In his remarks, Zaret described Lee’s career as productive, meaningful, and multifaceted.

“Over the years I’ve shared several patients with Woody. For this reason I could speak of his clinical skills from direct observation and interaction. Woody was the first African-American to join our fellowship program and subsequently our cardiology faculty. Indeed he was one of the first minority faculty in the Department of Internal Medicine.

Midway through his career he became the first assistant dean responsible for diversity in the medical school. Under his guidance a meaningful and substantial program was developed from scratch because of his newfound administrative responsibilities he curtailed his cardiology activities for a period but nevertheless he remained clinically active in the Advanced Heart Failure and Cardiac Transplant Program and continues to care for his patients,” he added.

A Lifelong Champion of Diversity in Medicine

Aside from his academic career, Lee has advanced educational opportunities for minority students and faculty as the associate dean for multicultural affairs, now the Office of Diversity, Equity & Inclusion. In this role, for twenty years, he led two NIH and foundation-funded Yale summer programs to support entry of college students into medical and science careers, a summer course for prospective students who are typically underrepresented in medicine.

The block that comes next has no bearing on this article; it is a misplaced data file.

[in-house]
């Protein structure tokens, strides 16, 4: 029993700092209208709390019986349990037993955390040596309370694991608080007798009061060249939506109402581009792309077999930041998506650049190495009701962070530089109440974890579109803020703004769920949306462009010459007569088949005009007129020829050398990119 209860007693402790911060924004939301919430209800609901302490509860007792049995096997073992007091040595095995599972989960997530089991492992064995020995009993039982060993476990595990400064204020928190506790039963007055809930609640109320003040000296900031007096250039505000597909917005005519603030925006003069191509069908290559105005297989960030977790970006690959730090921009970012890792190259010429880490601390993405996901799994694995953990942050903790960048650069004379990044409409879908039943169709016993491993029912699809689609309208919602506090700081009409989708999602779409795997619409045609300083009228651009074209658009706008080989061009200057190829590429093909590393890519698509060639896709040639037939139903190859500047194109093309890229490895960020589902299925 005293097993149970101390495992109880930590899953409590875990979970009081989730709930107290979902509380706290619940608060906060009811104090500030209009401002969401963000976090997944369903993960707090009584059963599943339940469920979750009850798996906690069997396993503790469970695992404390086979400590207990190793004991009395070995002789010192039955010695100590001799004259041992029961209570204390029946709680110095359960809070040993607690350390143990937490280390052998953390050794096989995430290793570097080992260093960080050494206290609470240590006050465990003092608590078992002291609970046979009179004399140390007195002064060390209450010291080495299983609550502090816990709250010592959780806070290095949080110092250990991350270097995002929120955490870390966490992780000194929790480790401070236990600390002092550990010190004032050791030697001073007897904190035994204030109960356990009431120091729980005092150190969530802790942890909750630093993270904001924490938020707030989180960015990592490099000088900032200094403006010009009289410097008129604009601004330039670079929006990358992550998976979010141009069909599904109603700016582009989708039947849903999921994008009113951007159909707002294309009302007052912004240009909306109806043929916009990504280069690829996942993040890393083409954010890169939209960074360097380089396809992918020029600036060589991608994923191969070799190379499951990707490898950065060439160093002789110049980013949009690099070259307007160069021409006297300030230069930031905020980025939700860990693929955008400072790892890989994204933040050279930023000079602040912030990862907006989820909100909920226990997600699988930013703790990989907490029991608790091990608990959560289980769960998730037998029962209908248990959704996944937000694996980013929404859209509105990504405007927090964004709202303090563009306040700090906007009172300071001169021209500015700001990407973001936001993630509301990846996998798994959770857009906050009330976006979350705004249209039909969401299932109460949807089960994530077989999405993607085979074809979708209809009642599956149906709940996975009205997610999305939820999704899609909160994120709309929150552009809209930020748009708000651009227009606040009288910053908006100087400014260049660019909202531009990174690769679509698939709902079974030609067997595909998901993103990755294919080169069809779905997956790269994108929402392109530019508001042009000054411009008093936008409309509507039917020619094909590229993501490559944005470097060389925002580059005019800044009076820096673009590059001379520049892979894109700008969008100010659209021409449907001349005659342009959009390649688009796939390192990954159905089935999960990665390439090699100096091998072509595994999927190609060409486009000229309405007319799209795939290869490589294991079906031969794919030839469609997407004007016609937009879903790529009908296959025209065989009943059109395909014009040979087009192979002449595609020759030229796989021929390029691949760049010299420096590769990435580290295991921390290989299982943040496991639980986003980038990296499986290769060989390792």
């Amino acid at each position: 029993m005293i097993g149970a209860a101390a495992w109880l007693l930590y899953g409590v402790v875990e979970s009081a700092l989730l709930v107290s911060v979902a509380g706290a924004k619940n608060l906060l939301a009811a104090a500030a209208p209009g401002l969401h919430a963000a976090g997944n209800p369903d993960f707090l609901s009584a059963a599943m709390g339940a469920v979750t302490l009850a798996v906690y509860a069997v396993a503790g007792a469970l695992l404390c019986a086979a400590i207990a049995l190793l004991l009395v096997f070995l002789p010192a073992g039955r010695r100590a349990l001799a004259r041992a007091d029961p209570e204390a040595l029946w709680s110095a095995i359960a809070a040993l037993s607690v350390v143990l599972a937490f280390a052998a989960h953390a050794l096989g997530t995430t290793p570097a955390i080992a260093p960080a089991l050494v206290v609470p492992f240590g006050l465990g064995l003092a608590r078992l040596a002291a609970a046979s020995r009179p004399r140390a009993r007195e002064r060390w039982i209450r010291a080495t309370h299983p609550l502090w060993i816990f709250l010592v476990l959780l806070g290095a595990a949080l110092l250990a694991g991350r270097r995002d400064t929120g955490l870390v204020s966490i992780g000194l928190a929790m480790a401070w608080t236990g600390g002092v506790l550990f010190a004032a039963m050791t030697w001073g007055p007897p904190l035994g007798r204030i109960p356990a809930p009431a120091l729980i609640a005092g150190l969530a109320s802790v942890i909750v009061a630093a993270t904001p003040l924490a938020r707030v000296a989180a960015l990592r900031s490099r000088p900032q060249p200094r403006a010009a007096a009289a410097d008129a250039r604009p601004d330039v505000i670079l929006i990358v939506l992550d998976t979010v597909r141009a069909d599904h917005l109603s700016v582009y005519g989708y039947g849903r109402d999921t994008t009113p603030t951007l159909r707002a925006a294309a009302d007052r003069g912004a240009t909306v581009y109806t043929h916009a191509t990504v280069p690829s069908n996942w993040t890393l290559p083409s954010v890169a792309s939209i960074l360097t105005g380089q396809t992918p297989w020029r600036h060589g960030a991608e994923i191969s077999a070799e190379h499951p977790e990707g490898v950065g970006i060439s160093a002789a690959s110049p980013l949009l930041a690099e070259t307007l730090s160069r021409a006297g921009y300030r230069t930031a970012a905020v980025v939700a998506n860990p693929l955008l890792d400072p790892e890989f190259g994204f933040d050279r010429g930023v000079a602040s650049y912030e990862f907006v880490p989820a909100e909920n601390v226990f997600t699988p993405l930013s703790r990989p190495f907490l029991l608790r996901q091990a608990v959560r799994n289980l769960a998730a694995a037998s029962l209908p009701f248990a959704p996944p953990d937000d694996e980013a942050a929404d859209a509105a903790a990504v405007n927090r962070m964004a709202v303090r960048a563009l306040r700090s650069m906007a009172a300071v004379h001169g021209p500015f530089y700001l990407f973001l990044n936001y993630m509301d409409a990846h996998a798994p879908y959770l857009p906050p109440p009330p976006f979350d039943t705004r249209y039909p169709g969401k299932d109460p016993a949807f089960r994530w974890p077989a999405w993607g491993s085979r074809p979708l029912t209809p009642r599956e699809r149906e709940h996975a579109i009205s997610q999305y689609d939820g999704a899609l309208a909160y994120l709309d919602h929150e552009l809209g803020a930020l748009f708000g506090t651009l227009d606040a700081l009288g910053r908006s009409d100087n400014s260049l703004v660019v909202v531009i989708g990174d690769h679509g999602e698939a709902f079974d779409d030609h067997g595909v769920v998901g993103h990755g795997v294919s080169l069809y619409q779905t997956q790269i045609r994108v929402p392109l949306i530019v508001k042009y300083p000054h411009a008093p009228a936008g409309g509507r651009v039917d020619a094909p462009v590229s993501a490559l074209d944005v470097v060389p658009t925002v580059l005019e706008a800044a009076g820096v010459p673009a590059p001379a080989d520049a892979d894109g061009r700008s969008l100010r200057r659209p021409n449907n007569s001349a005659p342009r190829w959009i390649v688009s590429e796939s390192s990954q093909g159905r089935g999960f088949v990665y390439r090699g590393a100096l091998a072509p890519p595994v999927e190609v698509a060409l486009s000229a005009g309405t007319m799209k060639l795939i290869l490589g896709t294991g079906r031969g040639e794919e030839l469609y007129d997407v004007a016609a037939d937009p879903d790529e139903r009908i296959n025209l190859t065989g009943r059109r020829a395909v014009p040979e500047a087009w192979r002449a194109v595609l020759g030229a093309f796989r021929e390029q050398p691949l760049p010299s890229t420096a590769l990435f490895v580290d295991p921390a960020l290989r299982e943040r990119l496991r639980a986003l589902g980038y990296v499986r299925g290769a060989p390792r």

“These were all students who are underrepresented in medicine. We give them the opportunity to come to Yale and experience what it's like to study and progress in a community that is very supportive and very much cheering on their behalf to do well in their lives.” Many of the former students chose to enroll in MD/PhD programs. These efforts have enabled hundreds of minority students to overcome barriers in medicine.

Among his many interests, Lee shares a passion for African-American history. Notably, preserving the legacy of the first African-Americans who graduated from his alma mater, Dartmouth College. A lecture presented at the Museum of African American History in Boston “Ivy League Pioneers: Black Students at Dartmouth, 1775–1950,” provides a compelling and detailed analysis of 133 men who rose to become physicians, educators, civil rights activists, and distinguished scholars. Lee also coauthored the book A Noble and Independent Course: The Life of the Reverend Edward Mitchell about the first African-American student to graduate from Dartmouth College and the Ivy League in 1828.

Submitted by Elisabeth Reitman on June 29, 2021